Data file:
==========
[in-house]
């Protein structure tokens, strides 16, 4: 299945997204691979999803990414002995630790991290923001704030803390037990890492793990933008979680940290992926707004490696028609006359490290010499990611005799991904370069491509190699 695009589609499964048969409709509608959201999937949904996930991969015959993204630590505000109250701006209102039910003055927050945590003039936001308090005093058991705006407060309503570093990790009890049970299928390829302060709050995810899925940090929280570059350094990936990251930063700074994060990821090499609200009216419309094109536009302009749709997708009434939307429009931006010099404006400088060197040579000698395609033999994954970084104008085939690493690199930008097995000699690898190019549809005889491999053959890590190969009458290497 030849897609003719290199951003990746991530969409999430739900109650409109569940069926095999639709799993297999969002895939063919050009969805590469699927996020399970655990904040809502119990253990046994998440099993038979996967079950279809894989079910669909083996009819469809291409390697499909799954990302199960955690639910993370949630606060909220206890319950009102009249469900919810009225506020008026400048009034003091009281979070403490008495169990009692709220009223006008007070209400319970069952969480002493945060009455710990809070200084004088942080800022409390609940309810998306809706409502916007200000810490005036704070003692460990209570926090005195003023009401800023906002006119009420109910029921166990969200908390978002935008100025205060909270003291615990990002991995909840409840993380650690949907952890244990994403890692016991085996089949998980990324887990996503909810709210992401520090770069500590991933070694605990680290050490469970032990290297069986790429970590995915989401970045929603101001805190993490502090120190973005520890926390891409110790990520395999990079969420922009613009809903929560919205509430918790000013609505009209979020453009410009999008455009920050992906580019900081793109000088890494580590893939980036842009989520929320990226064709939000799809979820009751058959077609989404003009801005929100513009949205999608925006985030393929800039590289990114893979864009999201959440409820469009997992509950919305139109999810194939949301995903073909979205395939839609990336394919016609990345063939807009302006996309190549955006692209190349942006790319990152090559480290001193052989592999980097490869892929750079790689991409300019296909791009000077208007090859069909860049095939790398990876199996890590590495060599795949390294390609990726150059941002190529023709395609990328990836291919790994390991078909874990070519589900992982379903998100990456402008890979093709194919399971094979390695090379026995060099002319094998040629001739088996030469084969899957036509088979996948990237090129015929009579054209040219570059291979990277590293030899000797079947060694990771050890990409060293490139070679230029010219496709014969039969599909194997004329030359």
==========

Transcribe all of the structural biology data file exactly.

[in-house]
């Protein structure tokens, strides 16, 4: 299945997204691979999803990414002995630790991290923001704030803390037990890492793990933008979680940290992926707004490696028609006359490290010499990611005799991904370069491509190699 695009589609499964048969409709509608959201999937949904996930991969015959993204630590505000109250701006209102039910003055927050945590003039936001308090005093058991705006407060309503570093990790009890049970299928390829302060709050995810899925940090929280570059350094990936990251930063700074994060990821090499609200009216419309094109536009302009749709997708009434939307429009931006010099404006400088060197040579000698395609033999994954970084104008085939690493690199930008097995000699690898190019549809005889491999053959890590190969009458290497 030849897609003719290199951003990746991530969409999430739900109650409109569940069926095999639709799993297999969002895939063919050009969805590469699927996020399970655990904040809502119990253990046994998440099993038979996967079950279809894989079910669909083996009819469809291409390697499909799954990302199960955690639910993370949630606060909220206890319950009102009249469900919810009225506020008026400048009034003091009281979070403490008495169990009692709220009223006008007070209400319970069952969480002493945060009455710990809070200084004088942080800022409390609940309810998306809706409502916007200000810490005036704070003692460990209570926090005195003023009401800023906002006119009420109910029921166990969200908390978002935008100025205060909270003291615990990002991995909840409840993380650690949907952890244990994403890692016991085996089949998980990324887990996503909810709210992401520090770069500590991933070694605990680290050490469970032990290297069986790429970590995915989401970045929603101001805190993490502090120190973005520890926390891409110790990520395999990079969420922009613009809903929560919205509430918790000013609505009209979020453009410009999008455009920050992906580019900081793109000088890494580590893939980036842009989520929320990226064709939000799809979820009751058959077609989404003009801005929100513009949205999608925006985030393929800039590289990114893979864009999201959440409820469009997992509950919305139109999810194939949301995903073909979205395939839609990336394919016609990345063939807009302006996309190549955006692209190349942006790319990152090559480290001193052989592999980097490869892929750079790689991409300019296909791009000077208007090859069909860049095939790398990876199996890590590495060599795949390294390609990726150059941002190529023709395609990328990836291919790994390991078909874990070519589900992982379903998100990456402008890979093709194919399971094979390695090379026995060099002319094998040629001739088996030469084969899957036509088979996948990237090129015929009579054209040219570059291979990277590293030899000797079947060694990771050890990409060293490139070679230029010219496709014969039969599909194997004329030359």